Eye on Maritime Design: Better Ferries by (EBDG) Design
Elliott Bay Design Group is a well-known, long tenured Seattle-based naval architecture and marine engineering firm.We checked in with John Waterhouse, Chief Concept Engineer at EBDG, for insights on some of the design elements on the new Staten Island Ferries.
Elliott Bay Design Group (EBDG) served as the design lead on the new “Ollis” class of Staten Island Ferries. “We started with them at the end 2014 to make a preliminary design investigation,” said John Waterhouse, Chief Concept Engineer at EBDG. EBDG evaluated the overall operation, including the condition of existing vessels, crewing, maintenance routine, as well as a demand study for forecast growth. While the big orange passenger vessels may look identical to the general public, the process to design an asset intended to operate efficiently for 40-plus years entails much detailed planning. First and foremost, the new 4,500-passenger vessels had to interface seamlessly with existing terminals to ensure that the free ferry service maintains its “brisk schedule,” said Waterhouse.
In addition, the new ferries were designed with a number of “resiliency features” in mind, as in the wake of 9/11 and Superstorm Sandy the vessels would be used if necessary to help evacuate New York City.
According to Waterhouse, part of this resiliency is the Voith Schneider propulsion units, which allow “a great deal of maneuverability and control of the vessel when coming into places that might not be its normal dock.” In addition, the new design features side doors so that they can load passengers alongside instead of solely through the ends of the ferry. Some design alterations are simple tweaks with a big impact.. For example, by looping in the Staten Island Ferry maintenance crew, the EBDG team found that on some vessels “there are more than 100 different types of light bulbs used. One of the goals on the new boats was to reduce that number,” said Waterhouse.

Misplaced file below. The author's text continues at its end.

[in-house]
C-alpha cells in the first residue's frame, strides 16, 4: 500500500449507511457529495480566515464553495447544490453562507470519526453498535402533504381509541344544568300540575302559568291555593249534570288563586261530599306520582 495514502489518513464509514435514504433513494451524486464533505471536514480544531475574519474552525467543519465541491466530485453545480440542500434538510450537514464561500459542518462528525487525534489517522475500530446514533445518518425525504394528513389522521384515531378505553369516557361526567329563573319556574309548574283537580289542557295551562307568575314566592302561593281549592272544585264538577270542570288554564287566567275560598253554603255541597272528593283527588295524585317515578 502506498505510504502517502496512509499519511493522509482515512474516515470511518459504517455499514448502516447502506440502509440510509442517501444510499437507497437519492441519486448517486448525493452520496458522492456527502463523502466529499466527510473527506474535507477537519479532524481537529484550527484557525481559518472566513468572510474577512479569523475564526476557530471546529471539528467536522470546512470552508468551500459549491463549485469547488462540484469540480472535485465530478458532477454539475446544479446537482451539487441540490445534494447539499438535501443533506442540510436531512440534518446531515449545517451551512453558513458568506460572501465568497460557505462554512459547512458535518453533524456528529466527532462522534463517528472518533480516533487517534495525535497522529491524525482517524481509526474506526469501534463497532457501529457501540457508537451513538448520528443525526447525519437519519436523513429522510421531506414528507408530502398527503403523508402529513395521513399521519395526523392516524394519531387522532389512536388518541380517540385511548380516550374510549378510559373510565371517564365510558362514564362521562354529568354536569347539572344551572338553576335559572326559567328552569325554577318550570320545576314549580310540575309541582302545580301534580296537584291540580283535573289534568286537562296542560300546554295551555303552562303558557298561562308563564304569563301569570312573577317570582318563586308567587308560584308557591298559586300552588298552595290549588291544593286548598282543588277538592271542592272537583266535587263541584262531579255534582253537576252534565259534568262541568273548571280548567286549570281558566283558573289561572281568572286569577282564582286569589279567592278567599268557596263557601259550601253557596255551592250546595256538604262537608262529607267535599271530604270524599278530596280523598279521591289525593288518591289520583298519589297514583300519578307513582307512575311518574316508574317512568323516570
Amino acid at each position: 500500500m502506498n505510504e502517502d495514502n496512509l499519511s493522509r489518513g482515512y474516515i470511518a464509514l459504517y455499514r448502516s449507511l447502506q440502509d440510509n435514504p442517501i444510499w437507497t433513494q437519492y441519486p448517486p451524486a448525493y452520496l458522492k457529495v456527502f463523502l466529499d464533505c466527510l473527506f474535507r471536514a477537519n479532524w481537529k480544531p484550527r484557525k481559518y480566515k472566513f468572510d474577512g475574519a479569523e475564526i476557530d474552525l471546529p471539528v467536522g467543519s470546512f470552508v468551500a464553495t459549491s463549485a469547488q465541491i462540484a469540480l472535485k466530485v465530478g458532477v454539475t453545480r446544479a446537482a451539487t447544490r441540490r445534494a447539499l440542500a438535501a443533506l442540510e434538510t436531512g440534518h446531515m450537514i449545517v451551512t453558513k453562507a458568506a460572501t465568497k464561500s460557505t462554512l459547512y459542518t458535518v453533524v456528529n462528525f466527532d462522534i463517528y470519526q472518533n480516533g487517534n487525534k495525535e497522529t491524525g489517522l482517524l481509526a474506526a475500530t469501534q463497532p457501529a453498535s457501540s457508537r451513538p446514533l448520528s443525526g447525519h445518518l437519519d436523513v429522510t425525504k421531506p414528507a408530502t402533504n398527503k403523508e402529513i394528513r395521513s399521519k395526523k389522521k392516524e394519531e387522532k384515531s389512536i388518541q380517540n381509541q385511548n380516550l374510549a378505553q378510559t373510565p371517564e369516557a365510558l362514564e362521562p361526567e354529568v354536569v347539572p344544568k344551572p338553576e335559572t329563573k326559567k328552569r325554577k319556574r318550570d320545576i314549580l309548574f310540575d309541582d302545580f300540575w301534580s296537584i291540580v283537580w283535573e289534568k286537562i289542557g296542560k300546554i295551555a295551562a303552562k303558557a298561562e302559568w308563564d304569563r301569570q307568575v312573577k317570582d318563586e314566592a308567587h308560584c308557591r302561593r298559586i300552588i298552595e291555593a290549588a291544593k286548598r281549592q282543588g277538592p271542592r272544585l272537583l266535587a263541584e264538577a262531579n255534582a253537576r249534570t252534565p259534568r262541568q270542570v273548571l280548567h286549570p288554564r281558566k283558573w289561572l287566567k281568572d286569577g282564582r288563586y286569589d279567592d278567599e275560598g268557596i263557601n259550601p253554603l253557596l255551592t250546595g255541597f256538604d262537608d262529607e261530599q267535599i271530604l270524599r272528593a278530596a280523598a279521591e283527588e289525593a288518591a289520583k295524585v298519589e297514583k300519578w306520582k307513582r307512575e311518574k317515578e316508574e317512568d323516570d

While safety ranks number one in Staten Island Ferry operations, maintaining its schedule is a close second. To that end, Waterhouse and the EBDG team took nothing for granted and examined the embarkation and debarkation process holistically. “They operate a fairly tight schedule, so anything that delays the loading and unloading of passengers impacts their schedules,” said Waterhouse. “We took a lot of time observing their different boats and looking at the kinds of things that slow passengers from moving on and off the vessel.”
According to Waterhouse, the EBDG team tried to take into account the diversity of people using the ferry: Is it a daily commuter? Is it a mom with a stroller? Is it a tourist who has never been in NY, maybe never ridden a ferry? How do people decide which door to take? What are their sightlines so that they don’t pause just inside a door?
“It was all, in one sense, very subtle changes,” said Waterhouse, noting sightlines, wide doorways and ample spacing of ‘things’ to give people time to make decisions on where they wanted to go. “One thing we observed: the John F. Kenney is probably the favorite boat in the fleet, and I think a large part of that is because of the way it’s laid out, and the way people can move around in it.”